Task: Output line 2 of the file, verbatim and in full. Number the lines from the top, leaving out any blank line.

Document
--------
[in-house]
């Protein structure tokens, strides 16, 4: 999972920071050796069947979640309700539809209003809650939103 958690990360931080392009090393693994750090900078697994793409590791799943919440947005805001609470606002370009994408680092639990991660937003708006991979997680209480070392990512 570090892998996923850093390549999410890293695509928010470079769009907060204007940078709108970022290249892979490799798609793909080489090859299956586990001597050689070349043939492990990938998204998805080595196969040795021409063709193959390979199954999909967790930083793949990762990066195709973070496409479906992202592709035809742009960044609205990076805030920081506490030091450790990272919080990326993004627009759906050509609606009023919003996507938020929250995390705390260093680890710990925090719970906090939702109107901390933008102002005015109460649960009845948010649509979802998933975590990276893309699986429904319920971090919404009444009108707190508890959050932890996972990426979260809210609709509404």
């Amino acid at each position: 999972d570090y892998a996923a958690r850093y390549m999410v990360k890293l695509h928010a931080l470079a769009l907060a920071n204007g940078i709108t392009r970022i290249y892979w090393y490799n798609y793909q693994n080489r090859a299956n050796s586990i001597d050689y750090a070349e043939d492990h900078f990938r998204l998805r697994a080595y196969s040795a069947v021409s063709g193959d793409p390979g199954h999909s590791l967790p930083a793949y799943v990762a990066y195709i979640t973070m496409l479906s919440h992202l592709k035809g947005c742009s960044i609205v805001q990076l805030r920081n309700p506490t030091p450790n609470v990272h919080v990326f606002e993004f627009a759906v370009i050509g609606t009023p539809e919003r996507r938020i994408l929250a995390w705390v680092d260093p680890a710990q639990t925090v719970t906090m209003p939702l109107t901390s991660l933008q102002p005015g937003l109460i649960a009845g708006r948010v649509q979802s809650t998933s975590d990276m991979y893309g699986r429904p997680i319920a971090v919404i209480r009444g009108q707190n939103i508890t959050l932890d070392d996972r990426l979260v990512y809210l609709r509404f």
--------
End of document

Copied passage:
């Protein structure tokens, strides 16, 4: 999972920071050796069947979640309700539809209003809650939103 958690990360931080392009090393693994750090900078697994793409590791799943919440947005805001609470606002370009994408680092639990991660937003708006991979997680209480070392990512 570090892998996923850093390549999410890293695509928010470079769009907060204007940078709108970022290249892979490799798609793909080489090859299956586990001597050689070349043939492990990938998204998805080595196969040795021409063709193959390979199954999909967790930083793949990762990066195709973070496409479906992202592709035809742009960044609205990076805030920081506490030091450790990272919080990326993004627009759906050509609606009023919003996507938020929250995390705390260093680890710990925090719970906090939702109107901390933008102002005015109460649960009845948010649509979802998933975590990276893309699986429904319920971090919404009444009108707190508890959050932890996972990426979260809210609709509404």